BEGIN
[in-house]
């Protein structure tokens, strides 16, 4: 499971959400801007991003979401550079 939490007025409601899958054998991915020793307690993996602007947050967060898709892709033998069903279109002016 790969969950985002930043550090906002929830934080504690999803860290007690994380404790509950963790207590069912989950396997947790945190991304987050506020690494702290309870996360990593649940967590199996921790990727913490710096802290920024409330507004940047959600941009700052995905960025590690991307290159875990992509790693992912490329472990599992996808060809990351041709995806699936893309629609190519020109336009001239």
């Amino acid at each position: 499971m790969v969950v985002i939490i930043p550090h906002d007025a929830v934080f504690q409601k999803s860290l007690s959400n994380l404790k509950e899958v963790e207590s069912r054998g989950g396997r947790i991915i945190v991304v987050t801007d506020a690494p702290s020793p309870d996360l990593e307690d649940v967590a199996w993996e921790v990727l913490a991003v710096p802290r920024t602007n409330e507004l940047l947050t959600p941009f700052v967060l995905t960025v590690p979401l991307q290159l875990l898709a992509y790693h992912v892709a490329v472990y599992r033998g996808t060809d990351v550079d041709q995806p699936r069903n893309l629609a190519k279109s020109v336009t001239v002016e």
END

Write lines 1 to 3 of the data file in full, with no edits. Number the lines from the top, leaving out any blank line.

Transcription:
[in-house]
């Protein structure tokens, strides 16, 4: 499971959400801007991003979401550079 939490007025409601899958054998991915020793307690993996602007947050967060898709892709033998069903279109002016 790969969950985002930043550090906002929830934080504690999803860290007690994380404790509950963790207590069912989950396997947790945190991304987050506020690494702290309870996360990593649940967590199996921790990727913490710096802290920024409330507004940047959600941009700052995905960025590690991307290159875990992509790693992912490329472990599992996808060809990351041709995806699936893309629609190519020109336009001239």
């Amino acid at each position: 499971m790969v969950v985002i939490i930043p550090h906002d007025a929830v934080f504690q409601k999803s860290l007690s959400n994380l404790k509950e899958v963790e207590s069912r054998g989950g396997r947790i991915i945190v991304v987050t801007d506020a690494p702290s020793p309870d996360l990593e307690d649940v967590a199996w993996e921790v990727l913490a991003v710096p802290r920024t602007n409330e507004l940047l947050t959600p941009f700052v967060l995905t960025v590690p979401l991307q290159l875990l898709a992509y790693h992912v892709a490329v472990y599992r033998g996808t060809d990351v550079d041709q995806p699936r069903n893309l629609a190519k279109s020109v336009t001239v002016e």